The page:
The Australian Government has released a consultation paper for commercial drone use, highlighting the benefits and risks of drone technology, with the goal to map out a ‘comprehensive national policy’.
Unmanned Aerial Vehicles (UAV) are providing new economic and innovative opportunities for various industries, with the ‘(global) market value of drone powered businesses… around AUD $163 billion’, but the government concedes the technology comes with numerous risks, particularly relating to the misuse of drones and the data they collect.
The 68-page document, Emerging Aviation Technologies: National Aviation Policy Issues Paper, released by deputy prime minister Michael McCormack’s Department of Infrastructure, shows the government has a grasp on the complexities of the fast-paced drone industry.
‘Noting the potential economic and social benefits, the rationale for a national policy is to provide certainty for industry investment and provide a clear policy and legal framework that actively encourages and facilitates the use of this technology. However, the policy and legal framework will also include a range of measures to mitigate potential risks and impacts on the community. It is vital that these technologies operate in a manner that is safe, secure and considerate of the community and the environment.’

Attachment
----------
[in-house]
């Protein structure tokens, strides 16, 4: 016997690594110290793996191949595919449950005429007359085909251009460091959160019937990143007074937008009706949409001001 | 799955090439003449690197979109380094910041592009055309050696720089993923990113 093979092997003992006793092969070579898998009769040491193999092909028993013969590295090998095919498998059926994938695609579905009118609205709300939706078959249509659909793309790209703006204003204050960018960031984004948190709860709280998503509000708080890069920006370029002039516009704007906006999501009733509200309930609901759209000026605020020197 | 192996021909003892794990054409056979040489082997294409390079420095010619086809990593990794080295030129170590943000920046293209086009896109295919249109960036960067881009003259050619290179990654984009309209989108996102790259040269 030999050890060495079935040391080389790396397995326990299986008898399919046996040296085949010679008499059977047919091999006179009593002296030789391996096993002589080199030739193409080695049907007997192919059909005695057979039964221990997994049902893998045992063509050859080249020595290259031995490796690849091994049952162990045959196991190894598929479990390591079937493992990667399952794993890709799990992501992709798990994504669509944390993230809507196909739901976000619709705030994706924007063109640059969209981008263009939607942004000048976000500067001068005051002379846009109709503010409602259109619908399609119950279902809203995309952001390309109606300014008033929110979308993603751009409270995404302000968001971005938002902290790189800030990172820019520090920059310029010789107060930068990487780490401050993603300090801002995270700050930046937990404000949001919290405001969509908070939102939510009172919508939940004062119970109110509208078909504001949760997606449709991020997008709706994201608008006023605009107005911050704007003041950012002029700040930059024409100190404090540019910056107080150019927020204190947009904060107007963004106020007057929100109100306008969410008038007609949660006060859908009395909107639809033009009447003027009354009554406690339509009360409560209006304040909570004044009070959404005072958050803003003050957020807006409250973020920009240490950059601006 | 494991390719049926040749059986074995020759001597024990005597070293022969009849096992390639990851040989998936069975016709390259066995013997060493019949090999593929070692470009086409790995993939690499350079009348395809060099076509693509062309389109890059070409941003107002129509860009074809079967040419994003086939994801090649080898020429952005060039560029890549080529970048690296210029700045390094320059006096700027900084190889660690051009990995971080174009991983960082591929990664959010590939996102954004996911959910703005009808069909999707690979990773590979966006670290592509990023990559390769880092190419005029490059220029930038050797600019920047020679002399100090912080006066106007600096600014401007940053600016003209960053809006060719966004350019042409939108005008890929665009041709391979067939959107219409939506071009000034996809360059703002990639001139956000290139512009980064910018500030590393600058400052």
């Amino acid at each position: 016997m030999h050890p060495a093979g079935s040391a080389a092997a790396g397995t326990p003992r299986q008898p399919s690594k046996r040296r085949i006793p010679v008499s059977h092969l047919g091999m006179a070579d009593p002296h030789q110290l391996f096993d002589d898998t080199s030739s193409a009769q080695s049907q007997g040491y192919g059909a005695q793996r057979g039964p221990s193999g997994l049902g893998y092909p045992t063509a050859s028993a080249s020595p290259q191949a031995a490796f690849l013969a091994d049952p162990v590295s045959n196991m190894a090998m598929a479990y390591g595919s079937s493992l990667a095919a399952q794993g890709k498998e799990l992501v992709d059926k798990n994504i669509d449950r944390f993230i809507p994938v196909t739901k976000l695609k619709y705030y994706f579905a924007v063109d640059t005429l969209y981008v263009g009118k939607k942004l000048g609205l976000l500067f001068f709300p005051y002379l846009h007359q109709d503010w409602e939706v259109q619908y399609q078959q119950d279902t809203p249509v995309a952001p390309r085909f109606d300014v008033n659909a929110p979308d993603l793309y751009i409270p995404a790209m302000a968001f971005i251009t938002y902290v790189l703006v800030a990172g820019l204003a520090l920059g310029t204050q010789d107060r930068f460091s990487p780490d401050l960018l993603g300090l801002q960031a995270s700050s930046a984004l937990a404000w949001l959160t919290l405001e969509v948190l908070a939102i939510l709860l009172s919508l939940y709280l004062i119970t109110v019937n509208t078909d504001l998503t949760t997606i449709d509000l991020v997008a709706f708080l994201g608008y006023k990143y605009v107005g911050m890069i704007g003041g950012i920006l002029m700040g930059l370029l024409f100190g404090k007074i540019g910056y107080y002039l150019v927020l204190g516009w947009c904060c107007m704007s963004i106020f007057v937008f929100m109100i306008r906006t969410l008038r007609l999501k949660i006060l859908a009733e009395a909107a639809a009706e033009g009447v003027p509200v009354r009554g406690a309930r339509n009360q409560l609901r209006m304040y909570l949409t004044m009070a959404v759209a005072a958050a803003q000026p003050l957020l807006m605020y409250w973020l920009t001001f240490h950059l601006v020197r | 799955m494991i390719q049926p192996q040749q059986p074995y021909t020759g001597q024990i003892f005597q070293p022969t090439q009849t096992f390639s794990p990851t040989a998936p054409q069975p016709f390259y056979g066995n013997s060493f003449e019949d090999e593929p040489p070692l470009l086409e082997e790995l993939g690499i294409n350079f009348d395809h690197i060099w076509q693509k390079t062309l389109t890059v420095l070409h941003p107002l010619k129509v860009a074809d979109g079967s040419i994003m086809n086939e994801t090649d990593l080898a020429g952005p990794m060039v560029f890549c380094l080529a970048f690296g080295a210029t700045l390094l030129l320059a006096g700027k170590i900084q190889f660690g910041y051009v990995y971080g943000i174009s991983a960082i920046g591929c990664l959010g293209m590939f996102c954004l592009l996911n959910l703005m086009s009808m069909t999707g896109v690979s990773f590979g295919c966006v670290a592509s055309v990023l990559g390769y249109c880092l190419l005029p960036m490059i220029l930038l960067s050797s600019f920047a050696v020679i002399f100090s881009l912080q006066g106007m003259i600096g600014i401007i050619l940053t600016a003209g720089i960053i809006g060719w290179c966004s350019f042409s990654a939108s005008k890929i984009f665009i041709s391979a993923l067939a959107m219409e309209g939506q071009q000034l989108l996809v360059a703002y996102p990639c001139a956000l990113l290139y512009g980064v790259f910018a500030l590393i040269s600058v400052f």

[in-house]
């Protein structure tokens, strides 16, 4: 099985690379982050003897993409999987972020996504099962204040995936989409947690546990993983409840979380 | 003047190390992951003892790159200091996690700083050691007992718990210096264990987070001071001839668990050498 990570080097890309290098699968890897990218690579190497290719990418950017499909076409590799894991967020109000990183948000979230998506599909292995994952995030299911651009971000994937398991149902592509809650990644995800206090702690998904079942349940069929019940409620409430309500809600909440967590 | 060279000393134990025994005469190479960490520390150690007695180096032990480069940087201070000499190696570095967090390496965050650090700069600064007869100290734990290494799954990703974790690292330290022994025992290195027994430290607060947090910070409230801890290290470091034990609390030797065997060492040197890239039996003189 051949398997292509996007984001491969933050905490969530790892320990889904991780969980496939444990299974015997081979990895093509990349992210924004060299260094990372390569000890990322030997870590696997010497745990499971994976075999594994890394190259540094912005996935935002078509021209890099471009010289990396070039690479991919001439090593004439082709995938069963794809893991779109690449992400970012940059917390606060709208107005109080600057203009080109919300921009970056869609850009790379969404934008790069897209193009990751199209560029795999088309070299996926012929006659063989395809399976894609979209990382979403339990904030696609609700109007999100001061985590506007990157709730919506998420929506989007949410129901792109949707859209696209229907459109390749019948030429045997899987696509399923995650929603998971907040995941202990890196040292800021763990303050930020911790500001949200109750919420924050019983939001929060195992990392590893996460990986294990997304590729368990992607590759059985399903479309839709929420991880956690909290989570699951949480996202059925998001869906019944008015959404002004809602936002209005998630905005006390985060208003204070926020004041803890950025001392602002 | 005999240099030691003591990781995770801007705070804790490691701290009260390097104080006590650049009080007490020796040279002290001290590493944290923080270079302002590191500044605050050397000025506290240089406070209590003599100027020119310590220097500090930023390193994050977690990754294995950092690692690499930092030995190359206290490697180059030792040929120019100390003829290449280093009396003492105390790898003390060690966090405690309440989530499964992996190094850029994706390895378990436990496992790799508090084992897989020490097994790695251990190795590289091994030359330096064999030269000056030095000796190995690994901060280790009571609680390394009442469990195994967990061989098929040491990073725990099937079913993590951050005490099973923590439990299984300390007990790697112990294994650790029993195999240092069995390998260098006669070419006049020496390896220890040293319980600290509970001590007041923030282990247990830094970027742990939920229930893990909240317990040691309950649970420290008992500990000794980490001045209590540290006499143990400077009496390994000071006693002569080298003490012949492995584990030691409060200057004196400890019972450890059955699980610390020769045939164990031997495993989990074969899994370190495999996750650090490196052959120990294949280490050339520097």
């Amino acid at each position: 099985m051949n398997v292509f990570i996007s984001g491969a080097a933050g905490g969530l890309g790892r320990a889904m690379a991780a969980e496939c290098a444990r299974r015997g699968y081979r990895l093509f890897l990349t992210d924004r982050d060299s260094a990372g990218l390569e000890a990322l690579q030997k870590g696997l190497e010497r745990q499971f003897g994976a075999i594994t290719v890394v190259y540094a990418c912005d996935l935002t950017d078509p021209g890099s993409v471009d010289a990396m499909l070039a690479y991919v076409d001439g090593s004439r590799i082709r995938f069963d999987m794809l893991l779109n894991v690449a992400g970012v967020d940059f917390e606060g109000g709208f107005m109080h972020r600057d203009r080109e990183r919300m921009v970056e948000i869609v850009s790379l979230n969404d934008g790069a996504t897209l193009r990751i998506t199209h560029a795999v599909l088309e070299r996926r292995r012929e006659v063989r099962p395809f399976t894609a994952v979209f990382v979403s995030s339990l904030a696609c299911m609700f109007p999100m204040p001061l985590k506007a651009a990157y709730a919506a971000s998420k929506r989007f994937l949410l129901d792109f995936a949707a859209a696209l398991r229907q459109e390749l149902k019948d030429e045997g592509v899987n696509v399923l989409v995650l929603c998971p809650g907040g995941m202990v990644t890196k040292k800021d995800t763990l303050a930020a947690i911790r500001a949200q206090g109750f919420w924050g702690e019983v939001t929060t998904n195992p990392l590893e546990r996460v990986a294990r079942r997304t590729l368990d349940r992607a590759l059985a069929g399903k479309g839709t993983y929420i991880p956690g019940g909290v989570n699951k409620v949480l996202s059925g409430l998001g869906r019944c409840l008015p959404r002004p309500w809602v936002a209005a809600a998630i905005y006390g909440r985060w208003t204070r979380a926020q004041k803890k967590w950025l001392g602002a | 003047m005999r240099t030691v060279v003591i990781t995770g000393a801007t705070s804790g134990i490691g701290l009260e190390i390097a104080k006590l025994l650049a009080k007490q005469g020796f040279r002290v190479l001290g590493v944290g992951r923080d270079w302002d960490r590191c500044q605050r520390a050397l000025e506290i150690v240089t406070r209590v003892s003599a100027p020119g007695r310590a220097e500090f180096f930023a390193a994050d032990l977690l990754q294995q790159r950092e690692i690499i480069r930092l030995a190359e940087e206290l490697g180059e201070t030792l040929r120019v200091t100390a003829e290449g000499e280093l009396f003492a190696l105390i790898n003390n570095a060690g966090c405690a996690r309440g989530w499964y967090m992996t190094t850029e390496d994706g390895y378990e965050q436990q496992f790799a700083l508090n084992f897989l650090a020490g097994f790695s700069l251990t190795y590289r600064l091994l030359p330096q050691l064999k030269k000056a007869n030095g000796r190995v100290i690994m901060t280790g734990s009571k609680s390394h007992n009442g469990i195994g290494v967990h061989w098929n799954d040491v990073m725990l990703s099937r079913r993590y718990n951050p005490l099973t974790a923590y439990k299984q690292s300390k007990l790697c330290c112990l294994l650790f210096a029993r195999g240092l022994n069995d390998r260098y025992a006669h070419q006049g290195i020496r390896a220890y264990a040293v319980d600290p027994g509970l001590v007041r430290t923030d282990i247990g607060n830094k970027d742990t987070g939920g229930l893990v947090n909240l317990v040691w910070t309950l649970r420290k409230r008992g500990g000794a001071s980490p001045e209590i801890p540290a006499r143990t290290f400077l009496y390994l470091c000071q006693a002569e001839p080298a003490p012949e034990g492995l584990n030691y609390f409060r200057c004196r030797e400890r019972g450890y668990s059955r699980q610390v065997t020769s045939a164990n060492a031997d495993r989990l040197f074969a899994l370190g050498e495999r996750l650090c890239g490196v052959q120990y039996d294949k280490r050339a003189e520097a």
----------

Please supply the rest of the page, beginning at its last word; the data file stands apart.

The paper kicks off with some interesting insights. For instance, there is no accurate information regarding how many drones are in Australia, with estimates range from 50,000 to one million. As of mid-June there are 16,300 CASA-certified Remote Pilot Licence holders. Oh, and apparently eight percent of Americans own a drone!
The paper cites numerous third-party research regarding the economic value and potential growth of drone technology. The aforementioned $163 billion market value came from a 2017 Pricewaterhouse Cooper analysis.
Here’s some more global-based figures to consider. Commercial drone use is expected to grow by 380 percent between 2018 – 2022, while consumer drone growth will slow, with only a 42 percent increase in the same period. It looks like the consumer drone market may near its plateau, while commercial drones head for exponential growth as new applications are discovered.
The paper highlights areas where drones are being used for good and not evil. Little Ripper drones on the Gold Coast deploy a flotation device for distressed swimmers; drones have been used to acquire scientific data that’s otherwise difficult or dangerous to collect, such as monitoring crocodile eggs; they are being used to deliver essential items to vulnerable people during the pandemic; and may also save lives by replacing workers in high-risk jobs, such as aerial applications (agricultural spraying), firefighting, constructions, and so on.
While people are now more relaxed in the presence of a UAV, the anti-drone brigade regularly voice a number of reasonable concerns.